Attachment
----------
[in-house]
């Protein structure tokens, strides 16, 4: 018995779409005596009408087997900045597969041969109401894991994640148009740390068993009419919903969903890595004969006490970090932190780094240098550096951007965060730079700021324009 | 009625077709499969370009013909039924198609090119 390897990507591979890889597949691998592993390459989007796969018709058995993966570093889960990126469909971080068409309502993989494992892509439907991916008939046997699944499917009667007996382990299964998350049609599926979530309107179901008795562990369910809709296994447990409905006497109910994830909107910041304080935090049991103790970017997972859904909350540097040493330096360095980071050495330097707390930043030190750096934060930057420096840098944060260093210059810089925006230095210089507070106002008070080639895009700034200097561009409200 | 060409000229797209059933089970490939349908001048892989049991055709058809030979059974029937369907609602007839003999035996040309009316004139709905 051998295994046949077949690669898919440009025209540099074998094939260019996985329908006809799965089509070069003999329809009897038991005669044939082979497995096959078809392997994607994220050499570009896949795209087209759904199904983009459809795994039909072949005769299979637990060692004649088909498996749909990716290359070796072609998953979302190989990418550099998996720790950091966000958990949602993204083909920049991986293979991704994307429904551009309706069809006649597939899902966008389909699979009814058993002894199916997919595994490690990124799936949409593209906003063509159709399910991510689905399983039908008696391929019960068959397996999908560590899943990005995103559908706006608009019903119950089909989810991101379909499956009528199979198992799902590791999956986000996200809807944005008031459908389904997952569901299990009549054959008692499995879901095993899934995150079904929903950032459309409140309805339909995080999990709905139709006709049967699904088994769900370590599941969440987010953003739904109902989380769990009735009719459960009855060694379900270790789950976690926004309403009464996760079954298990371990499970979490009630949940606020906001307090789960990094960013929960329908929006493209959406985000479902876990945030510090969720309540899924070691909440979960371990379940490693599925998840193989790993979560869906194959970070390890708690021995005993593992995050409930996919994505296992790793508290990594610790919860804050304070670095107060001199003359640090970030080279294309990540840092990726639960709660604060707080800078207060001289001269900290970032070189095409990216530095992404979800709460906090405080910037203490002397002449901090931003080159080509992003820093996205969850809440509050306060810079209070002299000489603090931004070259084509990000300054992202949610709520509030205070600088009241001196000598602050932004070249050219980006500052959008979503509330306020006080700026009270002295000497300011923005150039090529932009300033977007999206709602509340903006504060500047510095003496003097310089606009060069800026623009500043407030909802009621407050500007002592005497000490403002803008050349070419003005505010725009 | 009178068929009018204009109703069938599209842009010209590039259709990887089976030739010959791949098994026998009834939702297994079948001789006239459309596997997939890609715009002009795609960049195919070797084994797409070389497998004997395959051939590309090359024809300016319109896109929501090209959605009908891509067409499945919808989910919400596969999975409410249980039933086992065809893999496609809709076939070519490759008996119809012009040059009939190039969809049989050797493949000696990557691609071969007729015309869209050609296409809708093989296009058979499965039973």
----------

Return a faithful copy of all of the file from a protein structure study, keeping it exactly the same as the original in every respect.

[in-house]
């Protein structure tokens, strides 16, 4: 018995779409005596009408087997900045597969041969109401894991994640148009740390068993009419919903969903890595004969006490970090932190780094240098550096951007965060730079700021324009 | 009625077709499969370009013909039924198609090119 390897990507591979890889597949691998592993390459989007796969018709058995993966570093889960990126469909971080068409309502993989494992892509439907991916008939046997699944499917009667007996382990299964998350049609599926979530309107179901008795562990369910809709296994447990409905006497109910994830909107910041304080935090049991103790970017997972859904909350540097040493330096360095980071050495330097707390930043030190750096934060930057420096840098944060260093210059810089925006230095210089507070106002008070080639895009700034200097561009409200 | 060409000229797209059933089970490939349908001048892989049991055709058809030979059974029937369907609602007839003999035996040309009316004139709905 051998295994046949077949690669898919440009025209540099074998094939260019996985329908006809799965089509070069003999329809009897038991005669044939082979497995096959078809392997994607994220050499570009896949795209087209759904199904983009459809795994039909072949005769299979637990060692004649088909498996749909990716290359070796072609998953979302190989990418550099998996720790950091966000958990949602993204083909920049991986293979991704994307429904551009309706069809006649597939899902966008389909699979009814058993002894199916997919595994490690990124799936949409593209906003063509159709399910991510689905399983039908008696391929019960068959397996999908560590899943990005995103559908706006608009019903119950089909989810991101379909499956009528199979198992799902590791999956986000996200809807944005008031459908389904997952569901299990009549054959008692499995879901095993899934995150079904929903950032459309409140309805339909995080999990709905139709006709049967699904088994769900370590599941969440987010953003739904109902989380769990009735009719459960009855060694379900270790789950976690926004309403009464996760079954298990371990499970979490009630949940606020906001307090789960990094960013929960329908929006493209959406985000479902876990945030510090969720309540899924070691909440979960371990379940490693599925998840193989790993979560869906194959970070390890708690021995005993593992995050409930996919994505296992790793508290990594610790919860804050304070670095107060001199003359640090970030080279294309990540840092990726639960709660604060707080800078207060001289001269900290970032070189095409990216530095992404979800709460906090405080910037203490002397002449901090931003080159080509992003820093996205969850809440509050306060810079209070002299000489603090931004070259084509990000300054992202949610709520509030205070600088009241001196000598602050932004070249050219980006500052959008979503509330306020006080700026009270002295000497300011923005150039090529932009300033977007999206709602509340903006504060500047510095003496003097310089606009060069800026623009500043407030909802009621407050500007002592005497000490403002803008050349070419003005505010725009 | 009178068929009018204009109703069938599209842009010209590039259709990887089976030739010959791949098994026998009834939702297994079948001789006239459309596997997939890609715009002009795609960049195919070797084994797409070389497998004997395959051939590309090359024809300016319109896109929501090209959605009908891509067409499945919808989910919400596969999975409410249980039933086992065809893999496609809709076939070519490759008996119809012009040059009939190039969809049989050797493949000696990557691609071969007729015309869209050609296409809708093989296009058979499965039973």